- Industrial Disputes Act, 1947 lays down the procedures for the settlement of industrial disputes. Its procedural aspects are applicable to all enterprises for the settlement of industrial disputes. However, actually protective clauses for the workers pertaining to closures, layoffs and retrenchment are contained in Chapter VA and Chapter VB, having limited applicability. Chapter V B does not apply to any establishment employing less than one hundred workers, and Chapter VA does not apply to any establishment employing less than 50 workers. Industrial Employment (Standing Orders) Act makes it compulsory to have Standing Orders in each enterprise to describe misconducts and other service conditions, and also entails that for any misconduct no worker will be punished without due process of law using the principles of natural justice. But this law does not apply to those enterprises employing less than 100 workers (only in few states like Uttar Pradesh, it is made applicable to all factories (i.e. employing 10 or more workers). Trade Union Act applies to all establishments with 7 or more workers, since a minimum of 7 members are necessary in order to register a trade union.
Precisely, if we have a look at the general picture, only a small section of workforce is protected by the labour laws and has assured space for collective bargaining in well defined legal boundaries. Therefore, protective labour laws apply to only less than three percent of the enterprises; and in rest of the 97 percent enterprises only Industrial Disputes Act (minus its protective sections like section V-A, V-B), Minimum Wages Act, the Workmen’s Compensation Act, Equal remuneration Act, and the Shops and Establishments Act (enacted by each state separately) and some pieces of labour legislation enacted for specific occupations are applicable.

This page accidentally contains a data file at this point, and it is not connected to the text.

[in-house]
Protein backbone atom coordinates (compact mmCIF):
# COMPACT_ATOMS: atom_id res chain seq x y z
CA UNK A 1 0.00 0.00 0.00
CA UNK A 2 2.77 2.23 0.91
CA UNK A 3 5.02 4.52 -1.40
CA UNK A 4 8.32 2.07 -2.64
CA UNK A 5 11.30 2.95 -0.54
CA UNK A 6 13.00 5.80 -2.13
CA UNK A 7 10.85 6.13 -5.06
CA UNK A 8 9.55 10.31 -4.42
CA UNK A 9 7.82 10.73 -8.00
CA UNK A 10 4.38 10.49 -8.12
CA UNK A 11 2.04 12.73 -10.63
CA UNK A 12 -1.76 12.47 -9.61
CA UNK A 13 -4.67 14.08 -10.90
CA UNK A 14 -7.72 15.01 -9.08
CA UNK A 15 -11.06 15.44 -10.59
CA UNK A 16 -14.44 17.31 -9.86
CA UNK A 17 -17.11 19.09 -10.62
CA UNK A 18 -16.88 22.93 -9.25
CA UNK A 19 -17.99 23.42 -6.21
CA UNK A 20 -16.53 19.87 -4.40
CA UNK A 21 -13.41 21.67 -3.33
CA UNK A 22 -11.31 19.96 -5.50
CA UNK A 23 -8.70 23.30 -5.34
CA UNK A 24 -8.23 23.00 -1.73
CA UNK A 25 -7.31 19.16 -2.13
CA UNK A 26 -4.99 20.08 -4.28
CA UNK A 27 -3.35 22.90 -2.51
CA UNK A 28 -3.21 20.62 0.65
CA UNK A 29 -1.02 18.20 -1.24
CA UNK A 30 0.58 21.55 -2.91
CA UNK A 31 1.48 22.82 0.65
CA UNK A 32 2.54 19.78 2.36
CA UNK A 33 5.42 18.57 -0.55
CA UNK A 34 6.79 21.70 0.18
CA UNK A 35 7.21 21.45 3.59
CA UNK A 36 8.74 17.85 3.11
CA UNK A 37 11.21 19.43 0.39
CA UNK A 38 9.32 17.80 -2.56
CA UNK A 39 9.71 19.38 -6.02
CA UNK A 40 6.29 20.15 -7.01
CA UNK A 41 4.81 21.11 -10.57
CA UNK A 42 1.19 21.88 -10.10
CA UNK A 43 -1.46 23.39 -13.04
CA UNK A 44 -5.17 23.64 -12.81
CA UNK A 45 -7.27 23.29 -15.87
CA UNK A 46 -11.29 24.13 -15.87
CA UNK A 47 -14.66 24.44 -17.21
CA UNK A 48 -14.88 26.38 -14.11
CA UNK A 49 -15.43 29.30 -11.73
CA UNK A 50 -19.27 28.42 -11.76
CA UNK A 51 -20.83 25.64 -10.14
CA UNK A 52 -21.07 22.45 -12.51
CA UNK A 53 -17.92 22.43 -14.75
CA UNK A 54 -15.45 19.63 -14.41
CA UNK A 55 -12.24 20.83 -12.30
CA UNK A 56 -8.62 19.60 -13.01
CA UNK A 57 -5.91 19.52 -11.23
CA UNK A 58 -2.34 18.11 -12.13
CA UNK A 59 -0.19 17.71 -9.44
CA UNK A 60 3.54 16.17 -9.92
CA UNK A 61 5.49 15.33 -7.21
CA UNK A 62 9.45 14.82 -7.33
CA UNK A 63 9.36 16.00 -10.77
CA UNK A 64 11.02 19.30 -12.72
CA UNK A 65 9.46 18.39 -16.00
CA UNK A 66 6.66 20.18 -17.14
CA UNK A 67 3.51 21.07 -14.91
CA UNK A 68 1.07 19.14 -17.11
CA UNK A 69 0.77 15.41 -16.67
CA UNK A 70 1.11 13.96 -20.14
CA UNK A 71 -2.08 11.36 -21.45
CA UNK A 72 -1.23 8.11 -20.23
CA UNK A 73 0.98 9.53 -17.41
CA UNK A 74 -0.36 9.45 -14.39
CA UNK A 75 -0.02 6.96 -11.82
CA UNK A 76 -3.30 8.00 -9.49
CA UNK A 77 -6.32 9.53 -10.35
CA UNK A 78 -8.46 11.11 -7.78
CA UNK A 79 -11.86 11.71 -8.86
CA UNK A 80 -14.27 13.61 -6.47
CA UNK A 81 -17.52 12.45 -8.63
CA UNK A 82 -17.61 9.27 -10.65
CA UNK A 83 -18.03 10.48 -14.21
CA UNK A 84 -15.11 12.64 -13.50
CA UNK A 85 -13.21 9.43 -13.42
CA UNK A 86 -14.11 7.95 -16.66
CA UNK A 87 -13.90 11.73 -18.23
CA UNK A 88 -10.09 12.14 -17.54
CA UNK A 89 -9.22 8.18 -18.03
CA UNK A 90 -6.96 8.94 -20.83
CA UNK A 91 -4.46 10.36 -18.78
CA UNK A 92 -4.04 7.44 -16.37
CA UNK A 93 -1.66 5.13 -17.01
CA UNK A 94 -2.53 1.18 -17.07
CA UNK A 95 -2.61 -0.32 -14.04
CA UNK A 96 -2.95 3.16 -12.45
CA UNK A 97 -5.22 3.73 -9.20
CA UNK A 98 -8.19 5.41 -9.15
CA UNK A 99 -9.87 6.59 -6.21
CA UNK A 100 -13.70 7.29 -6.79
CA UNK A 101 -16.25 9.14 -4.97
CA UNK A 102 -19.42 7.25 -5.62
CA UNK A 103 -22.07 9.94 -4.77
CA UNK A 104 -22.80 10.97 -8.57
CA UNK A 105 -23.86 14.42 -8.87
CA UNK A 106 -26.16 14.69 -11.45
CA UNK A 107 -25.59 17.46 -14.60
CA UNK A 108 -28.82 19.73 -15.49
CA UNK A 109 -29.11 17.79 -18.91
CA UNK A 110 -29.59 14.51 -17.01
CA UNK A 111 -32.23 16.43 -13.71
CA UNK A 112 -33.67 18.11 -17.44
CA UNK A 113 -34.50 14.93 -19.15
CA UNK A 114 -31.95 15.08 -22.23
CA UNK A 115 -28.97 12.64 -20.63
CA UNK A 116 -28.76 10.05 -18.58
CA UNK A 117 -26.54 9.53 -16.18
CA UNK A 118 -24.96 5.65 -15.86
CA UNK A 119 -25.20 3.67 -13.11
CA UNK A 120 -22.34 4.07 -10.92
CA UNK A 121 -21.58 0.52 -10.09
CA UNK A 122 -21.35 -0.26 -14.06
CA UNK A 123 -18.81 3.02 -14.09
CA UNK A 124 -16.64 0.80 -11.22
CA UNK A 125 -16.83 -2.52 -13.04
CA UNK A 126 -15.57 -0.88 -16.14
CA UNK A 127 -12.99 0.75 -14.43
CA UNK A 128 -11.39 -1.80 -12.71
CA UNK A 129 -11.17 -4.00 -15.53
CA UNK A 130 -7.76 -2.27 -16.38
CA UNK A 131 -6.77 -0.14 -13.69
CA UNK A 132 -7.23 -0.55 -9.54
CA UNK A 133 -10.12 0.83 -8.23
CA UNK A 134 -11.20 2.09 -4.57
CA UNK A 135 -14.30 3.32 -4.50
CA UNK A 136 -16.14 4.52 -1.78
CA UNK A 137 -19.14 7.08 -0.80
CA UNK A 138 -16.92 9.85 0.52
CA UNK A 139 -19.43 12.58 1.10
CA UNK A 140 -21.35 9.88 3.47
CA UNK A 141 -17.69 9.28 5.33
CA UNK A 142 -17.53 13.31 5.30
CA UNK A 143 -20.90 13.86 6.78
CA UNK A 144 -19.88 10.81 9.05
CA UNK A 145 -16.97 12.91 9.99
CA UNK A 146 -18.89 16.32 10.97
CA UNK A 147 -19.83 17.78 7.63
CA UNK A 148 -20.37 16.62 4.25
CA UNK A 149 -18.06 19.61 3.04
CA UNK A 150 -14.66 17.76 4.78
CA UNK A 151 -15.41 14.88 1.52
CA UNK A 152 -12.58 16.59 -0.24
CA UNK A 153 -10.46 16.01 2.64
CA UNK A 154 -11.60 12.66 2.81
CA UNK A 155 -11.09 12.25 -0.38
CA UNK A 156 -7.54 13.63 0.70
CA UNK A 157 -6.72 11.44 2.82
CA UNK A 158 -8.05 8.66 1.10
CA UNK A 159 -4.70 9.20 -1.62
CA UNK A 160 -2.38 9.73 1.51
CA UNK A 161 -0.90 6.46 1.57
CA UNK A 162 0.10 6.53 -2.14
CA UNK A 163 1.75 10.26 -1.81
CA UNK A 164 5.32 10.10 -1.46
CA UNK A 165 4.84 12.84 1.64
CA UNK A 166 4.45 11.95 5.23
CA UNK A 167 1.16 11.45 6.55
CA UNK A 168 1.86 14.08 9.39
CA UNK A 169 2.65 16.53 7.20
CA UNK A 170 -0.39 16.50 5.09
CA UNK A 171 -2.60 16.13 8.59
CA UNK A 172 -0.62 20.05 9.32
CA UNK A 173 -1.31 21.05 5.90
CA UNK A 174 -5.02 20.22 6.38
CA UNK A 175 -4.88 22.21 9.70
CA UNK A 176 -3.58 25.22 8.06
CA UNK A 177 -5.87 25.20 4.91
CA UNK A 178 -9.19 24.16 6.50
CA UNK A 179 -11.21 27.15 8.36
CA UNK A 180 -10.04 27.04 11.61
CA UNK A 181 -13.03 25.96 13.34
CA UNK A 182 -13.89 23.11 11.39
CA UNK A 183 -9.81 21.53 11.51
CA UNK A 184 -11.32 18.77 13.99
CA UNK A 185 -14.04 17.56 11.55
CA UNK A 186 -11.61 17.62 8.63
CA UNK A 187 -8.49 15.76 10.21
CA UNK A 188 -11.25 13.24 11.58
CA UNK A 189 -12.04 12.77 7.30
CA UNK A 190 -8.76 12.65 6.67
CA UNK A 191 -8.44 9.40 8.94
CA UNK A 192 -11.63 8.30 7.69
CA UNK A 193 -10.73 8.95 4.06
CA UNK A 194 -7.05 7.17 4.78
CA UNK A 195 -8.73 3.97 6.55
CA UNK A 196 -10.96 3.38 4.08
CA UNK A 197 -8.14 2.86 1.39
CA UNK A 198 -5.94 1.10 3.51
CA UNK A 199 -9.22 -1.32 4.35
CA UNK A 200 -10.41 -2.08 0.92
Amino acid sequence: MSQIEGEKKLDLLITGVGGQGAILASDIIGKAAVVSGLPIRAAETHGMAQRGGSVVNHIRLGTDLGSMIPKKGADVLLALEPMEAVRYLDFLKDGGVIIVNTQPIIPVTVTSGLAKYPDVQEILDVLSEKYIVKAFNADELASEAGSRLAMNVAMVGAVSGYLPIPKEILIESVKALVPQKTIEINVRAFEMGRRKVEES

Trade Union Act of India provides right to association only with a very limited scope and limited coverage. The Trade Union Act 1926 was amended in 2001 and subsequent to the amendment it became more difficult to form the trade unions. In the Act of 1926, only seven members were required to register a trade union, but after amendment at least 10% or 100, whichever is less, subject to a minimum of 7 workmen engaged or employed in the establishment are required to be the members of the union prior to its registration. The amendment moreover introduces a limitation on the number of outsiders among the office bearers. Collective bargaining is limited within the scope provided in Industrial Disputes Act 1947.